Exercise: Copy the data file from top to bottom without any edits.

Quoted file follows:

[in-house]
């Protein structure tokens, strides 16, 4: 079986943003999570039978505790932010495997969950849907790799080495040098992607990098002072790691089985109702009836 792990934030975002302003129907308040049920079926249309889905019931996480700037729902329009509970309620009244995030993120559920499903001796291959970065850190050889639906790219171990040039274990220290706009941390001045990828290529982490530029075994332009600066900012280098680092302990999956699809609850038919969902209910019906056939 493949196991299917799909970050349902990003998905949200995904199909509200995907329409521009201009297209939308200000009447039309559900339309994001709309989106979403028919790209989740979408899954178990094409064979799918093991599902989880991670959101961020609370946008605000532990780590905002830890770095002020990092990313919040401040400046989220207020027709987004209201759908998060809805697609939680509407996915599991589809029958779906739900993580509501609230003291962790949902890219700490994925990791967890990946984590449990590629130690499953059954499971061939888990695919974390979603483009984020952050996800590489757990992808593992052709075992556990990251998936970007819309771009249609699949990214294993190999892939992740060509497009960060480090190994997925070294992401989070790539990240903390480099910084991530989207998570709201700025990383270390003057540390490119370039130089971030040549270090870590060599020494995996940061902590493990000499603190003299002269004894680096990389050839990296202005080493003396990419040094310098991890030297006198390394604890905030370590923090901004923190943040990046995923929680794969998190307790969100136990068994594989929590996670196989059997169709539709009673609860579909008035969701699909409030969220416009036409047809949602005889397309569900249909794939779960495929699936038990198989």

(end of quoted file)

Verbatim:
[in-house]
């Protein structure tokens, strides 16, 4: 079986943003999570039978505790932010495997969950849907790799080495040098992607990098002072790691089985109702009836 792990934030975002302003129907308040049920079926249309889905019931996480700037729902329009509970309620009244995030993120559920499903001796291959970065850190050889639906790219171990040039274990220290706009941390001045990828290529982490530029075994332009600066900012280098680092302990999956699809609850038919969902209910019906056939 493949196991299917799909970050349902990003998905949200995904199909509200995907329409521009201009297209939308200000009447039309559900339309994001709309989106979403028919790209989740979408899954178990094409064979799918093991599902989880991670959101961020609370946008605000532990780590905002830890770095002020990092990313919040401040400046989220207020027709987004209201759908998060809805697609939680509407996915599991589809029958779906739900993580509501609230003291962790949902890219700490994925990791967890990946984590449990590629130690499953059954499971061939888990695919974390979603483009984020952050996800590489757990992808593992052709075992556990990251998936970007819309771009249609699949990214294993190999892939992740060509497009960060480090190994997925070294992401989070790539990240903390480099910084991530989207998570709201700025990383270390003057540390490119370039130089971030040549270090870590060599020494995996940061902590493990000499603190003299002269004894680096990389050839990296202005080493003396990419040094310098991890030297006198390394604890905030370590923090901004923190943040990046995923929680794969998190307790969100136990068994594989929590996670196989059997169709539709009673609860579909008035969701699909409030969220416009036409047809949602005889397309569900249909794939779960495929699936038990198989």